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Lăuter-Humănă -- Questions and Answers!
Below are email exchanges I've had with the owner/s of Lăuter-Humănă players:
HI Doug,

For a technician in St. Louis, check out William Singleton at:

https://www.player-care.com/central.html#singleton

According to the Pierce Piano Atlas, your Lauter was made 
in late 1906. However, I'm definitely inclined to believe the 
date on the keys and/or the plate over what's written in the 
reference book. It seems that the numbers in the reference 
book are consistently off by 8-10 years (too early).

The original finish on the Lauter was varnish. It can take on a
waxy feel as it ages but that's usually the result of years of 
polishing with hard furniture wax or polish. Varnish cracks (or 
'alligators') as it ages if exposed to sunlight. That's why the 
'hidden' areas of the cabinet are usually still fairly clear. They 
are still able reflect the light rather than refracting it.

While Lauter did make players with a deep, rich red cherry finish, 
the veneer under that finish is most often red (or pink) mahogany. 
I've yet to encounter a Lauter with cherry veneer, and I live here 
in New Jersey where the vast majority of Lauter-Humana players 
were sold (having been made in Newark, NJ).

The brass flanges used in the piano action are available from at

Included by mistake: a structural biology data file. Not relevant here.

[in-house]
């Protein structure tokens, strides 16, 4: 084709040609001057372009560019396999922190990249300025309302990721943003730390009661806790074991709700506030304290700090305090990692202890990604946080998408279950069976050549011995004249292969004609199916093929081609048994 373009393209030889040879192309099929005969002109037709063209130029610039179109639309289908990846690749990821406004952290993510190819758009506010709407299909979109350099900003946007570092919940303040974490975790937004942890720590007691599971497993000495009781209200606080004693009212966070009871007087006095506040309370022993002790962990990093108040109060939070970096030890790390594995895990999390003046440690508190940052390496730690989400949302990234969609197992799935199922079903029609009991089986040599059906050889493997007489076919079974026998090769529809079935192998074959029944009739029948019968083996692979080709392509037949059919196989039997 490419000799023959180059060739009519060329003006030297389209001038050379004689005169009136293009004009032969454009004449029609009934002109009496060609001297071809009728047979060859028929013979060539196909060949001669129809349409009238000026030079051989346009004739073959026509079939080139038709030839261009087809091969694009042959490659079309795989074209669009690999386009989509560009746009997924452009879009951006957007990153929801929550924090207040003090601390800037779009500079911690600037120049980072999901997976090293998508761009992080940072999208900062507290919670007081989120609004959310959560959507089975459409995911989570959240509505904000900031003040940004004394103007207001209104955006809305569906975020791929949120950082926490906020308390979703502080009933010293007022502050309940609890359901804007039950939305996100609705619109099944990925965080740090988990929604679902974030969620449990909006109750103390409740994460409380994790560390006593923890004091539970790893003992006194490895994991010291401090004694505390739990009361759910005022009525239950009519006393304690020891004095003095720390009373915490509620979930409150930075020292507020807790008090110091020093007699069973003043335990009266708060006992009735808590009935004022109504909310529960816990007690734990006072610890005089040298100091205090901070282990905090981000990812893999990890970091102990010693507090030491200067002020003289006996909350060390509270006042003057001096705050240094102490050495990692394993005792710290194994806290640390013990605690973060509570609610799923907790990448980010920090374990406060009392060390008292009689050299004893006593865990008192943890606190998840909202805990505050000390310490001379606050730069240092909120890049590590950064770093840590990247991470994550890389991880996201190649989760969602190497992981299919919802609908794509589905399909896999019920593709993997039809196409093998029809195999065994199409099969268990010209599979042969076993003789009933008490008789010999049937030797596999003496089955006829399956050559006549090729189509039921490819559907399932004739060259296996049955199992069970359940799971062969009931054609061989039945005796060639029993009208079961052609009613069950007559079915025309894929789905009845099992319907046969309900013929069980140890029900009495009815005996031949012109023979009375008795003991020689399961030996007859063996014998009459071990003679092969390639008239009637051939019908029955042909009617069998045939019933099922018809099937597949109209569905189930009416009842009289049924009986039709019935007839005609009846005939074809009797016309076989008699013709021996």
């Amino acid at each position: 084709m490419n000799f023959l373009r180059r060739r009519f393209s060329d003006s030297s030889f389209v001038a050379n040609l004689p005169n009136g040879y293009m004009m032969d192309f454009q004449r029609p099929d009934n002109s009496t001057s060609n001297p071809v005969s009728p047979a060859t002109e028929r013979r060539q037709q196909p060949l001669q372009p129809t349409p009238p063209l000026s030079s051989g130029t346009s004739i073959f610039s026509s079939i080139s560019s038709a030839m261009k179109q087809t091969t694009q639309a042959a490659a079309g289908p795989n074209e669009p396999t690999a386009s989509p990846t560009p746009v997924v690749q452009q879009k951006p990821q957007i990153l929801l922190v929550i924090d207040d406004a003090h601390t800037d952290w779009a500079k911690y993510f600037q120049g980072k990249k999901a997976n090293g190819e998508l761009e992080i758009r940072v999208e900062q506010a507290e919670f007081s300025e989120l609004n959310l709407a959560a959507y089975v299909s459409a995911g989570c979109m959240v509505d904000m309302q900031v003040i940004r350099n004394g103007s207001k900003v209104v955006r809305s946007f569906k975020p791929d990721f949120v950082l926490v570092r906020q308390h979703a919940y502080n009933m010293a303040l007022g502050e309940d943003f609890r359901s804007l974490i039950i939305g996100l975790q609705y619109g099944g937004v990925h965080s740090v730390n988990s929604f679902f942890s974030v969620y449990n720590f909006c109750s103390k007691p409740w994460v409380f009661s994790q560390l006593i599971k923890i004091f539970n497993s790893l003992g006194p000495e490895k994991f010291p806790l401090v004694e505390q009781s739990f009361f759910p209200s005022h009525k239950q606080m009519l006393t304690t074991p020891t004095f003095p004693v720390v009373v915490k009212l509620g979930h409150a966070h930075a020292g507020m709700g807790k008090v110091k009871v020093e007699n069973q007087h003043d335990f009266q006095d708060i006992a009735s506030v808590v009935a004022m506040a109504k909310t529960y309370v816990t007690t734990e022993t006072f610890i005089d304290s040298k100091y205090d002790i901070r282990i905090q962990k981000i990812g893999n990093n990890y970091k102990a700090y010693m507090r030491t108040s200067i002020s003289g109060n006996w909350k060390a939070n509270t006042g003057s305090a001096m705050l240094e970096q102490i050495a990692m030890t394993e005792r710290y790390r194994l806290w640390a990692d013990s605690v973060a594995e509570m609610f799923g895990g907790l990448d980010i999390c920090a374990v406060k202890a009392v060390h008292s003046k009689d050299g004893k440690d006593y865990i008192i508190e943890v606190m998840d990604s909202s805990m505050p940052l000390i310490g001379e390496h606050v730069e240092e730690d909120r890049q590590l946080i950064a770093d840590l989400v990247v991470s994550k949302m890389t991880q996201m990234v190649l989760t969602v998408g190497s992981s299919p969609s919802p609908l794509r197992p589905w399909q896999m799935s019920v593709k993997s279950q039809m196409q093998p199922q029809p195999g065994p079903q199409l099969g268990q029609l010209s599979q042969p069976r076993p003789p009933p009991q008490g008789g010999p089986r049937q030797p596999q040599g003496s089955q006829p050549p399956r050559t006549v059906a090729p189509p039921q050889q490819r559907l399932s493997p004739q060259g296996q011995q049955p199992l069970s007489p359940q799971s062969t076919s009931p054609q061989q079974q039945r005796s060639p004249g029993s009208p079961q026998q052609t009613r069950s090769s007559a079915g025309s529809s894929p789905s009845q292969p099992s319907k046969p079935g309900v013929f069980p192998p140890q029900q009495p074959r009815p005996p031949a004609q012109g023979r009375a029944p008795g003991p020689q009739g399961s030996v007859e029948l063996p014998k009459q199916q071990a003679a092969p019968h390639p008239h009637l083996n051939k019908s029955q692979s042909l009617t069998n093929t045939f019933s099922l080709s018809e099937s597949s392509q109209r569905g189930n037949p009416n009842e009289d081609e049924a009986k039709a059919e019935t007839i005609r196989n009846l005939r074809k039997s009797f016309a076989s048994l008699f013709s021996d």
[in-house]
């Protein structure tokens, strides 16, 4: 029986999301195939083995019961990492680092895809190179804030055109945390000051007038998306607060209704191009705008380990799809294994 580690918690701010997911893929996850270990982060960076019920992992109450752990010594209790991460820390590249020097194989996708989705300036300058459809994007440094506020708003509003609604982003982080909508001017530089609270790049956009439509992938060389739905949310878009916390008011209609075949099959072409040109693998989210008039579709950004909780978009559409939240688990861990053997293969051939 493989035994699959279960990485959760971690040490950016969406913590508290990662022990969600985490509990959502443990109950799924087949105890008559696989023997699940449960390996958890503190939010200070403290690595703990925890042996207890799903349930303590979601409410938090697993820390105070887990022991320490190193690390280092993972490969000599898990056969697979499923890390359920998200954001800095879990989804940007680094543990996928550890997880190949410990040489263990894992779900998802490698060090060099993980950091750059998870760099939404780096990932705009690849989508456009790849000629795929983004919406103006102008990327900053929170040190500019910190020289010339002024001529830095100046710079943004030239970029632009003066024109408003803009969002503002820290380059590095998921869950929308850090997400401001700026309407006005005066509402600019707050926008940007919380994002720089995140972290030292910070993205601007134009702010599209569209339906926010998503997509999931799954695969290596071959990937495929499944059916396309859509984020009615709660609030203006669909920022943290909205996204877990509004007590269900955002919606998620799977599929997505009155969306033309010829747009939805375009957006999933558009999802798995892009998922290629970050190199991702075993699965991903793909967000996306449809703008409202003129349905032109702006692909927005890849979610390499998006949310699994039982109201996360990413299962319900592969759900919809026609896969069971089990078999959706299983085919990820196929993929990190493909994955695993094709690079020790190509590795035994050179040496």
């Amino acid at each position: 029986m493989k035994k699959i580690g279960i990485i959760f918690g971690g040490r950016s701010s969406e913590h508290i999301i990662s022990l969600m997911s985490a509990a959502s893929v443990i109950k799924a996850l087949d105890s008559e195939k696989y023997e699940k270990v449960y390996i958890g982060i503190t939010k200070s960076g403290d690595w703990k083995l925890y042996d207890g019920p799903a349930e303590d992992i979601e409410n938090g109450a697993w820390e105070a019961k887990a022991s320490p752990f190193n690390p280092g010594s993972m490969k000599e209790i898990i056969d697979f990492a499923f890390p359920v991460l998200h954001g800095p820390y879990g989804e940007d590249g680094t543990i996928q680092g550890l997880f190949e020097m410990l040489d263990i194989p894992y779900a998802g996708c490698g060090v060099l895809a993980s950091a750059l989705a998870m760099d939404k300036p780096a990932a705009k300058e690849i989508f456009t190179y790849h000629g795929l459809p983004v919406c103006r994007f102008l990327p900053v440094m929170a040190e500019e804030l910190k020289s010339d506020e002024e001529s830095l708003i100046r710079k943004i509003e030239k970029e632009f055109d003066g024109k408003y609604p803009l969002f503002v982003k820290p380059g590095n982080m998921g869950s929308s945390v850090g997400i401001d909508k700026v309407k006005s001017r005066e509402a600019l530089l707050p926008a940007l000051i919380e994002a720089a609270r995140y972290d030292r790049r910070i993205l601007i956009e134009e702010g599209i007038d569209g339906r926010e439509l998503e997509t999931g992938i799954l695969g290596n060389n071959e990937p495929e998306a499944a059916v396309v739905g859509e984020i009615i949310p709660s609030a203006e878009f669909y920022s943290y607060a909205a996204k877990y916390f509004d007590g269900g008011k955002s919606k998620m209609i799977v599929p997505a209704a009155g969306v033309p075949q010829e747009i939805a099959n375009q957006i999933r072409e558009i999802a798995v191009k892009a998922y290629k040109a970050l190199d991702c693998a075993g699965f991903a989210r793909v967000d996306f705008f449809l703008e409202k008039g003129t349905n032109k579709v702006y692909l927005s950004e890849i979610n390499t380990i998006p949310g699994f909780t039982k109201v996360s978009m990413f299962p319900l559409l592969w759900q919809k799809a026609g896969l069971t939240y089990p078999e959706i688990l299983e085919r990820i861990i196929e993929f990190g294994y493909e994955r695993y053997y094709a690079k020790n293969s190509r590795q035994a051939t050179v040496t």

least two different piano supply houses. The "tab" part of the hinge 
is usually the part that bends, then cracks and eventually breaks. 
This happens most often when excessive force is used to tighten 
the flange. The force required is just enough to hold onto the 
flange pin so that the pin rotates inside of the felt bushings, no tighter.

Considering where the instrument has traveled in the years since 
you've owned it, I would suspect that a substantial amount of the 
leakage is occurring inside of the wooden block valves or that the 
pouches (which are also inside of the block valves) have become 
very porous. Another 'trouble spot' I've recently encountered is the 
valve chest itself. Being made from pieces that are sandwiched 
together, the chest will leak pretty badly if the glue is deteriorating.

The best way to determine where the majority of the leakage is 
occurring is to test each component in the system separately. I've 
put together some simple tests at:

https://www.player-care.com/test_me.html

Hope this helps.

Musically,

John A. Tuttle
====================================

At 11:36 PM 12/24/01 -0600, you wrote:
>John,
>
>I acquired my Lauter-Humana player piano (built in 1914) from my aunt and uncle
>in St. Louis in 1967.  The piano followed me to Tallahassee for my senior year
>at Florida State, then to Boca Raton, Fla in 1968 and back to St. Louis in
>1987.  Although the wood is covered with what I believe is wax that has
>checked, you can see the beauty of the cherry finish on the underside of the
>lid which has never weathered and in which you can see your face.
>
>The sound has always been excellent.  The player worked for a while, but then
>became weak.  I had the bellows rebuilt in the 70's and that somewhat resolved